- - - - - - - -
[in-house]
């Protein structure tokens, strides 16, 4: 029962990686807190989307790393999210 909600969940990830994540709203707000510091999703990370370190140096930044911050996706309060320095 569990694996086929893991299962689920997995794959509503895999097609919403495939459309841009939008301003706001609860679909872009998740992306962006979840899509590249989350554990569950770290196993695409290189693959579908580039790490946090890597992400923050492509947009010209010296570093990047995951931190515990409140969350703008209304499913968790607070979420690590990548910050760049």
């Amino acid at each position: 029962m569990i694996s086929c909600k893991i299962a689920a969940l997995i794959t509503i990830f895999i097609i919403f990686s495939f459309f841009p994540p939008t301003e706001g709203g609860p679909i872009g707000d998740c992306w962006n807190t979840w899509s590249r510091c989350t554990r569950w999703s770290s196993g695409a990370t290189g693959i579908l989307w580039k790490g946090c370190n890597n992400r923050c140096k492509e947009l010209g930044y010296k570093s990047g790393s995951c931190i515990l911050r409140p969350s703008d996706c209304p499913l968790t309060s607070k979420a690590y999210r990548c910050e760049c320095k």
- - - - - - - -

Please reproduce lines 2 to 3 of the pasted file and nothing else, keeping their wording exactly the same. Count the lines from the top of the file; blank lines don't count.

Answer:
């Protein structure tokens, strides 16, 4: 029962990686807190989307790393999210 909600969940990830994540709203707000510091999703990370370190140096930044911050996706309060320095 569990694996086929893991299962689920997995794959509503895999097609919403495939459309841009939008301003706001609860679909872009998740992306962006979840899509590249989350554990569950770290196993695409290189693959579908580039790490946090890597992400923050492509947009010209010296570093990047995951931190515990409140969350703008209304499913968790607070979420690590990548910050760049």
């Amino acid at each position: 029962m569990i694996s086929c909600k893991i299962a689920a969940l997995i794959t509503i990830f895999i097609i919403f990686s495939f459309f841009p994540p939008t301003e706001g709203g609860p679909i872009g707000d998740c992306w962006n807190t979840w899509s590249r510091c989350t554990r569950w999703s770290s196993g695409a990370t290189g693959i579908l989307w580039k790490g946090c370190n890597n992400r923050c140096k492509e947009l010209g930044y010296k570093s990047g790393s995951c931190i515990l911050r409140p969350s703008d996706c209304p499913l968790t309060s607070k979420a690590y999210r990548c910050e760049c320095k």